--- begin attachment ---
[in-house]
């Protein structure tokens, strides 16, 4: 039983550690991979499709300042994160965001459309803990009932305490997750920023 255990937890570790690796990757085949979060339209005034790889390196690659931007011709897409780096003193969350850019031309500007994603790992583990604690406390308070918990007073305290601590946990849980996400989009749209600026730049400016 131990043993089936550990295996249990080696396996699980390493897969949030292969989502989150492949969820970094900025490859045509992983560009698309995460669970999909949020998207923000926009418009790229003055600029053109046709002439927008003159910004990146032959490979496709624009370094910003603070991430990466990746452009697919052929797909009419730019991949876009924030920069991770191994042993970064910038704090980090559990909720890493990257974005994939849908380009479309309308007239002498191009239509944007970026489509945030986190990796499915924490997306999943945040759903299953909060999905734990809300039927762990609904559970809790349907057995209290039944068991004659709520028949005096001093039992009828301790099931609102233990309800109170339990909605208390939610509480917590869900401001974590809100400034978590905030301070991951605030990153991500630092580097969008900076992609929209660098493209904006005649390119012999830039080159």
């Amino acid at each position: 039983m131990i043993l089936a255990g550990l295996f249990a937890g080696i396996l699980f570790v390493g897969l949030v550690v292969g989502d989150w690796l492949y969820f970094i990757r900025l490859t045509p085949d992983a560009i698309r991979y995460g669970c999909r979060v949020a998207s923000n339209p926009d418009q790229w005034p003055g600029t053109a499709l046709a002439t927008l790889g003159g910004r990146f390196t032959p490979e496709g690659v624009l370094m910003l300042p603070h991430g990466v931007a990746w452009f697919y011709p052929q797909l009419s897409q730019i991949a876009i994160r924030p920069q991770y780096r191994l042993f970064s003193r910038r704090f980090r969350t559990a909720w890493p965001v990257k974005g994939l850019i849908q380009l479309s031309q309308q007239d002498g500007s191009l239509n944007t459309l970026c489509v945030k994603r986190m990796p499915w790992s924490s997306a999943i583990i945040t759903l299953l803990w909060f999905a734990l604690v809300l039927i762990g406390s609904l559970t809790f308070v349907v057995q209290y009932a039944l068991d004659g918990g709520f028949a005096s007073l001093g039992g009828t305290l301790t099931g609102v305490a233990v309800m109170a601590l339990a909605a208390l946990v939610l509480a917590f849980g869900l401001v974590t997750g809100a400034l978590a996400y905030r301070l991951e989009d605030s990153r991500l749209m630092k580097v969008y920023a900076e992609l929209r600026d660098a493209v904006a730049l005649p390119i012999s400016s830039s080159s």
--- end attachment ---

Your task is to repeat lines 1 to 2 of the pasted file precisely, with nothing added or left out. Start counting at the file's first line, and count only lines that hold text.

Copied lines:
[in-house]
């Protein structure tokens, strides 16, 4: 039983550690991979499709300042994160965001459309803990009932305490997750920023 255990937890570790690796990757085949979060339209005034790889390196690659931007011709897409780096003193969350850019031309500007994603790992583990604690406390308070918990007073305290601590946990849980996400989009749209600026730049400016 131990043993089936550990295996249990080696396996699980390493897969949030292969989502989150492949969820970094900025490859045509992983560009698309995460669970999909949020998207923000926009418009790229003055600029053109046709002439927008003159910004990146032959490979496709624009370094910003603070991430990466990746452009697919052929797909009419730019991949876009924030920069991770191994042993970064910038704090980090559990909720890493990257974005994939849908380009479309309308007239002498191009239509944007970026489509945030986190990796499915924490997306999943945040759903299953909060999905734990809300039927762990609904559970809790349907057995209290039944068991004659709520028949005096001093039992009828301790099931609102233990309800109170339990909605208390939610509480917590869900401001974590809100400034978590905030301070991951605030990153991500630092580097969008900076992609929209660098493209904006005649390119012999830039080159």